The NFL MVP Chronicles, Part I: Drew Brees, New Orleans Saints QB

Vincent JacksonCorrespondent IDecember 13, 2008

This will be the first in a three-part series of articles previewing the upcoming MVP race in the NFL. Part One focuses on the league's leading passer, Drew Brees of the New Orleans Saints.

Brees came to the Saints in 2006 after a successful return to glory for the San Diego Chargers in 2004 and 2005. After suffering a shoulder injury in the final game of the 2005 season with San Diego, Brees signed a six-year contract with New Orleans to resurrect a franchise that had gone through nothing but losing and hard times. 

On top of that, the city of New Orleans was still coping with the destruction caused by Hurricane Katrina and needed a beacon of hope.  

The signing of Brees was a major step in building a powerful, dangerous offense and changing the culture of an organization. Brees was the key component of a total makeover as the Saints had named former Cowboys offensive coordinator Sean Payton its head coach a few months earlier.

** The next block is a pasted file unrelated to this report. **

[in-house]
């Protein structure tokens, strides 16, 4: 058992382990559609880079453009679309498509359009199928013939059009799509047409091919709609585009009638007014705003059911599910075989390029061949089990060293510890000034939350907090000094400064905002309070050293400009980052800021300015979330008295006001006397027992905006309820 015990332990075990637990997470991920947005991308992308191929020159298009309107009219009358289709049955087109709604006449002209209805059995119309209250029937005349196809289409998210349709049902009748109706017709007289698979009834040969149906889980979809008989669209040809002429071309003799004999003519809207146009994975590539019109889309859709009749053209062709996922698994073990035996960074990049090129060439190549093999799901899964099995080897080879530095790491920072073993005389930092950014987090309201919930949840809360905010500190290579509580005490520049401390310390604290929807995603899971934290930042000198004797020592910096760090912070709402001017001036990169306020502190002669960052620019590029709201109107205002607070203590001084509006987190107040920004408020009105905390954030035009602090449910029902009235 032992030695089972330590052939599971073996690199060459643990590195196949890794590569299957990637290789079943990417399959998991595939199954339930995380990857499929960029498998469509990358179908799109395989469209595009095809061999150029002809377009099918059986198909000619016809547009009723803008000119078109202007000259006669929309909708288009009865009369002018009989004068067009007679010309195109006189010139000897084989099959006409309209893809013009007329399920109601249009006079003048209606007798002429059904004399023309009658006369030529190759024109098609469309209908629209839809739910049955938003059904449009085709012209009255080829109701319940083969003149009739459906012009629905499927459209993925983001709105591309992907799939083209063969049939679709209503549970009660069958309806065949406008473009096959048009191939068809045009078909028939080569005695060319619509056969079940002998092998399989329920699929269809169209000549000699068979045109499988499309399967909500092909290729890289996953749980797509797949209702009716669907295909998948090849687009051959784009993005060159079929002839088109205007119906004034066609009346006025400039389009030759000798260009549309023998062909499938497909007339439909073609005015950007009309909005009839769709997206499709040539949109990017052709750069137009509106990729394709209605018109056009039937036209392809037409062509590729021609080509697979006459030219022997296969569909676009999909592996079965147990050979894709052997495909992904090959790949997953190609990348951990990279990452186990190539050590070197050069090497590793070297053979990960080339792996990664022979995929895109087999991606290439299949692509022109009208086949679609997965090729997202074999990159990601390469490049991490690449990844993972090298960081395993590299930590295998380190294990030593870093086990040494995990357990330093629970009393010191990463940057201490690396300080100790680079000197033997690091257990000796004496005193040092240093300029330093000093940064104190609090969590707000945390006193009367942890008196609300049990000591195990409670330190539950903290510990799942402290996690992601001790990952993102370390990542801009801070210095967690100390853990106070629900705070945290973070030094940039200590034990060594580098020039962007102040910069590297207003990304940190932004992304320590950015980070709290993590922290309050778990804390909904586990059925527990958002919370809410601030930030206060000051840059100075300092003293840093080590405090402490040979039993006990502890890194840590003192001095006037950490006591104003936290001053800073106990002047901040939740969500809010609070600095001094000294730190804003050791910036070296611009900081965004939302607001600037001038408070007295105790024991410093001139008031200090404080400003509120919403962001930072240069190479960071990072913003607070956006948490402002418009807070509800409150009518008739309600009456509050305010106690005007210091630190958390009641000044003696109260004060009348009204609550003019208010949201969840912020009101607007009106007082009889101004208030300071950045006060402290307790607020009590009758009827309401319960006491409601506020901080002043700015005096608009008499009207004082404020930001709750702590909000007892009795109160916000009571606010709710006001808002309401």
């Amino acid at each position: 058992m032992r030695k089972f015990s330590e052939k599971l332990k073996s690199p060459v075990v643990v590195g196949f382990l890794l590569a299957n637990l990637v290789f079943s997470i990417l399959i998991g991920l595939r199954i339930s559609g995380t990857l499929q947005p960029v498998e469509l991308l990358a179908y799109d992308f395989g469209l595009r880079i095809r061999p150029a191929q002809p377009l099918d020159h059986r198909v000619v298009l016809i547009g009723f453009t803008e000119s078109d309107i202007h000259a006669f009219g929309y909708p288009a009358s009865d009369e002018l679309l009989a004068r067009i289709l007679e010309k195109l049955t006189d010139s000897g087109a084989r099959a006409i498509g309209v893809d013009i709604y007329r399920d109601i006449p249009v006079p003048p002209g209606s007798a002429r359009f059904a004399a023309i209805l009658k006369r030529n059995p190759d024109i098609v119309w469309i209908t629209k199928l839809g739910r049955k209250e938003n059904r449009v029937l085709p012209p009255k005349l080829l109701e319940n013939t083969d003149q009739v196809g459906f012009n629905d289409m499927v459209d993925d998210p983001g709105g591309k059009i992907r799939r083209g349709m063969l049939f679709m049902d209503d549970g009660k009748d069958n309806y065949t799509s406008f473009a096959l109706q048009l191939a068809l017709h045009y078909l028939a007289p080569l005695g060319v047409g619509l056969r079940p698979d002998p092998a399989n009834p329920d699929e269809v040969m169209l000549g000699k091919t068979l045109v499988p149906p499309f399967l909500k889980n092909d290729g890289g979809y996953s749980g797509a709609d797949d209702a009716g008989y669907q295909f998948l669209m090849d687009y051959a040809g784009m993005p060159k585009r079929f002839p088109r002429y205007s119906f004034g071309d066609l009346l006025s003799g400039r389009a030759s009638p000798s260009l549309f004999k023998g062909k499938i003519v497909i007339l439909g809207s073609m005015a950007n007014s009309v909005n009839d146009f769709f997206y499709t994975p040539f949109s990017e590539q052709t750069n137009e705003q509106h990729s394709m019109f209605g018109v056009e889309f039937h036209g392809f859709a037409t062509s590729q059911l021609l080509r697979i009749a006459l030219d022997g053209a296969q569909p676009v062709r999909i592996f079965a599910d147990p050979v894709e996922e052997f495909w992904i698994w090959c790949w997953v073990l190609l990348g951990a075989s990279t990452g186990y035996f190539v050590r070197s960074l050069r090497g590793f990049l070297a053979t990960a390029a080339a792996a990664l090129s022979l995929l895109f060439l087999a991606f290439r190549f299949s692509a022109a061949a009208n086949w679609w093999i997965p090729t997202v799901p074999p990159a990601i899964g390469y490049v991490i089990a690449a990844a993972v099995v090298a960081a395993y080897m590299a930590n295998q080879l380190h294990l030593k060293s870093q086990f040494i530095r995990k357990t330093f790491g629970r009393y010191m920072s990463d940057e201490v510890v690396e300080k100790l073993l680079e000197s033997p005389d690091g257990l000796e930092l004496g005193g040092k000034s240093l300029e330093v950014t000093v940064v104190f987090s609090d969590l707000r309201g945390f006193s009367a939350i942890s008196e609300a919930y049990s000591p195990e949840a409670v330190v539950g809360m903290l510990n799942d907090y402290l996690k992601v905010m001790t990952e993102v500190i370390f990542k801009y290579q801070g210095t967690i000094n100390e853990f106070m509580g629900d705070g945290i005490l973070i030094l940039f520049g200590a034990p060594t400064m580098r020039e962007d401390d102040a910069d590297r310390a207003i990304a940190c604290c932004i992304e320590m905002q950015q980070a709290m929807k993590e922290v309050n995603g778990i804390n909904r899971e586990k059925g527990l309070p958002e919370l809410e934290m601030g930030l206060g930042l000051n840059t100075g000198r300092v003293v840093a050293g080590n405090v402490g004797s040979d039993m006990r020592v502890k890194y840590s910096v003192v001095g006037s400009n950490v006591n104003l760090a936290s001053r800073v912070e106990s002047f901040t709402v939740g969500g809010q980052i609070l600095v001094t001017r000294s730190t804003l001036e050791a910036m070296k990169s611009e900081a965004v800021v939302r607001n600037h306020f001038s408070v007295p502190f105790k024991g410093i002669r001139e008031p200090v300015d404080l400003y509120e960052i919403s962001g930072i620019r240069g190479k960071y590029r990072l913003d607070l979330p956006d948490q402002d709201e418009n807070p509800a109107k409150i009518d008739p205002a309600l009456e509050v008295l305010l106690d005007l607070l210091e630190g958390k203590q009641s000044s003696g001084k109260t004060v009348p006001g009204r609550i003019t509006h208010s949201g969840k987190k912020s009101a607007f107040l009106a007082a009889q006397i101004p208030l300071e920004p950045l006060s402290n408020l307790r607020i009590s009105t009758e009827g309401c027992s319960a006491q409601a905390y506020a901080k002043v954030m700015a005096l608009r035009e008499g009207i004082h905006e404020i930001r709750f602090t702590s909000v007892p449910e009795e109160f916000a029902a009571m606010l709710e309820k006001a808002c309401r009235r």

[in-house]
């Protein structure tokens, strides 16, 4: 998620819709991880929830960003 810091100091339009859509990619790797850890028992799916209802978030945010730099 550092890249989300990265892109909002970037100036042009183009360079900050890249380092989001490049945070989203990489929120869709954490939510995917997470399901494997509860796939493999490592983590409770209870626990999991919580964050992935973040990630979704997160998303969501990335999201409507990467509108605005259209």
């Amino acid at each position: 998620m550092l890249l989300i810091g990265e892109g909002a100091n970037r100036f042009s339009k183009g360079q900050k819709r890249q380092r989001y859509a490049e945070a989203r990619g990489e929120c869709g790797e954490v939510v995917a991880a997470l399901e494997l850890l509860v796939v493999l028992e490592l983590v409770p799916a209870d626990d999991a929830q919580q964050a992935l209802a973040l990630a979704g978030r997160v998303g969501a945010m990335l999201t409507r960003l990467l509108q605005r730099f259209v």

In the April draft, New Orleans drafted USC superstar running back Reggie Bush along with seventh round wide receiver Marques Colston out of Hofstra, who turned out to be a true diamond in the rough.  

With the pieces in place Brees and the Saints embarked on a remarkable turnaround, highlighted by the reopening of the Superdome (Saints sold out every home game in 2006) for a magical Monday Night Football performance against the Atlanta Falcons

The Saints finished 10-6, winning their first division title since 2000 and reached their first ever NFC Championship Game in franchise history. Though they lost, Brees broke every Saints single-season passing record (4,418 yards, 26 TDs, 96.2 rating) and finished in the top three in MVP voting behind former Charger teammate LaDanian Tomlinson, who would go on to win the award.

Following another explosive passing season in 2007, yet missing the playoffs, Brees has come back with a vengeance in 2008 and even though his team's chances of making the playoffs are extremely slim he is putting up numbers not seen since Dan Marino in 1984. 

If he continues on his current pace, he will come very close to breaking Marino's single-season passing yardage record of 5084. Currently he is at 4,332 yards and 28 touchdowns, with two games to play against Detroit and Carolina

Though some of his most prolific efforts have come in losses, Brees has proven to be one of the NFL's premier quarterbacks and has the body of work to be named this season's MVP.